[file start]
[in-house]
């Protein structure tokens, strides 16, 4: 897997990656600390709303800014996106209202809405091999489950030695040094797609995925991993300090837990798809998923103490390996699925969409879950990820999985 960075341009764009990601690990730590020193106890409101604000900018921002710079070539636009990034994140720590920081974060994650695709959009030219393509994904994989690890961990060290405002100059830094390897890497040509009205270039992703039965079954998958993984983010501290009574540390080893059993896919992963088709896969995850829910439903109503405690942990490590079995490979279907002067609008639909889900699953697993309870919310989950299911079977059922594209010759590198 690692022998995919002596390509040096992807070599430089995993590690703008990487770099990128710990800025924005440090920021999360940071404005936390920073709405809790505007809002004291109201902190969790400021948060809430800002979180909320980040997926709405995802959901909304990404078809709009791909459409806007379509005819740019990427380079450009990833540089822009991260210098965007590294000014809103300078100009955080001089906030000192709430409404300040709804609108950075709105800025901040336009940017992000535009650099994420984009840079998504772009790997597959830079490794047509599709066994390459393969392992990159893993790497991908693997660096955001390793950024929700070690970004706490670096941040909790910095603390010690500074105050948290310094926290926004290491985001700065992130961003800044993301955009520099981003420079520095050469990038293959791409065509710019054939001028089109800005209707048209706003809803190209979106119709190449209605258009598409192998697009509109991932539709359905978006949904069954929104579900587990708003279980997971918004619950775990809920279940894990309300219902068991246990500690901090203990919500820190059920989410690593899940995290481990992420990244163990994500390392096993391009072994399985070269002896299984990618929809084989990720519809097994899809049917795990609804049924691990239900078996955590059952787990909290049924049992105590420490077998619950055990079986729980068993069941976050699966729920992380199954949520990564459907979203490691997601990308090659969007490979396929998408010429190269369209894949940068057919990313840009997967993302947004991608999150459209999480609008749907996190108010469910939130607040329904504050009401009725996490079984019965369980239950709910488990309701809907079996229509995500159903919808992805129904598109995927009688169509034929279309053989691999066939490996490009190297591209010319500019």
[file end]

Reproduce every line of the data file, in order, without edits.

[in-house]
């Protein structure tokens, strides 16, 4: 897997990656600390709303800014996106209202809405091999489950030695040094797609995925991993300090837990798809998923103490390996699925969409879950990820999985 960075341009764009990601690990730590020193106890409101604000900018921002710079070539636009990034994140720590920081974060994650695709959009030219393509994904994989690890961990060290405002100059830094390897890497040509009205270039992703039965079954998958993984983010501290009574540390080893059993896919992963088709896969995850829910439903109503405690942990490590079995490979279907002067609008639909889900699953697993309870919310989950299911079977059922594209010759590198 690692022998995919002596390509040096992807070599430089995993590690703008990487770099990128710990800025924005440090920021999360940071404005936390920073709405809790505007809002004291109201902190969790400021948060809430800002979180909320980040997926709405995802959901909304990404078809709009791909459409806007379509005819740019990427380079450009990833540089822009991260210098965007590294000014809103300078100009955080001089906030000192709430409404300040709804609108950075709105800025901040336009940017992000535009650099994420984009840079998504772009790997597959830079490794047509599709066994390459393969392992990159893993790497991908693997660096955001390793950024929700070690970004706490670096941040909790910095603390010690500074105050948290310094926290926004290491985001700065992130961003800044993301955009520099981003420079520095050469990038293959791409065509710019054939001028089109800005209707048209706003809803190209979106119709190449209605258009598409192998697009509109991932539709359905978006949904069954929104579900587990708003279980997971918004619950775990809920279940894990309300219902068991246990500690901090203990919500820190059920989410690593899940995290481990992420990244163990994500390392096993391009072994399985070269002896299984990618929809084989990720519809097994899809049917795990609804049924691990239900078996955590059952787990909290049924049992105590420490077998619950055990079986729980068993069941976050699966729920992380199954949520990564459907979203490691997601990308090659969007490979396929998408010429190269369209894949940068057919990313840009997967993302947004991608999150459209999480609008749907996190108010469910939130607040329904504050009401009725996490079984019965369980239950709910488990309701809907079996229509995500159903919808992805129904598109995927009688169509034929279309053989691999066939490996490009190297591209010319500019």